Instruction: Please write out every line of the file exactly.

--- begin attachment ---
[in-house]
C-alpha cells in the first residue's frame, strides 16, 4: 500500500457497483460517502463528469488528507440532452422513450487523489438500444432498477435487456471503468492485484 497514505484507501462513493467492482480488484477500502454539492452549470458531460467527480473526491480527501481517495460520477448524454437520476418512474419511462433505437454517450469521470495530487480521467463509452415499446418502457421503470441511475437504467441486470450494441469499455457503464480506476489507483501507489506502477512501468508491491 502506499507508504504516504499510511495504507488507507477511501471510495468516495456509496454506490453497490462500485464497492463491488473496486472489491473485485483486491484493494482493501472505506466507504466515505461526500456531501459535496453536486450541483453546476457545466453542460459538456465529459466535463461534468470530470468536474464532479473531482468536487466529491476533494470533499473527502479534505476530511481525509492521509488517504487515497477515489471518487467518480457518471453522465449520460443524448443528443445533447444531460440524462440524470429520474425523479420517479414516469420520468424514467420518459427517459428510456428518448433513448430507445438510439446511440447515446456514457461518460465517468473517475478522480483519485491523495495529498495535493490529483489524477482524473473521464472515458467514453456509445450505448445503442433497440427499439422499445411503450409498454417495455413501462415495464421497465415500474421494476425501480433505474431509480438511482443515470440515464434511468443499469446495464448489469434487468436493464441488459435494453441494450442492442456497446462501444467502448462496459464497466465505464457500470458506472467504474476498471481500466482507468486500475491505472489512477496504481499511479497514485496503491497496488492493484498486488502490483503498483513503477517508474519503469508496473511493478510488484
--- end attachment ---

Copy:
[in-house]
C-alpha cells in the first residue's frame, strides 16, 4: 500500500457497483460517502463528469488528507440532452422513450487523489438500444432498477435487456471503468492485484 497514505484507501462513493467492482480488484477500502454539492452549470458531460467527480473526491480527501481517495460520477448524454437520476418512474419511462433505437454517450469521470495530487480521467463509452415499446418502457421503470441511475437504467441486470450494441469499455457503464480506476489507483501507489506502477512501468508491491 502506499507508504504516504499510511495504507488507507477511501471510495468516495456509496454506490453497490462500485464497492463491488473496486472489491473485485483486491484493494482493501472505506466507504466515505461526500456531501459535496453536486450541483453546476457545466453542460459538456465529459466535463461534468470530470468536474464532479473531482468536487466529491476533494470533499473527502479534505476530511481525509492521509488517504487515497477515489471518487467518480457518471453522465449520460443524448443528443445533447444531460440524462440524470429520474425523479420517479414516469420520468424514467420518459427517459428510456428518448433513448430507445438510439446511440447515446456514457461518460465517468473517475478522480483519485491523495495529498495535493490529483489524477482524473473521464472515458467514453456509445450505448445503442433497440427499439422499445411503450409498454417495455413501462415495464421497465415500474421494476425501480433505474431509480438511482443515470440515464434511468443499469446495464448489469434487468436493464441488459435494453441494450442492442456497446462501444467502448462496459464497466465505464457500470458506472467504474476498471481500466482507468486500475491505472489512477496504481499511479497514485496503491497496488492493484498486488502490483503498483513503477517508474519503469508496473511493478510488484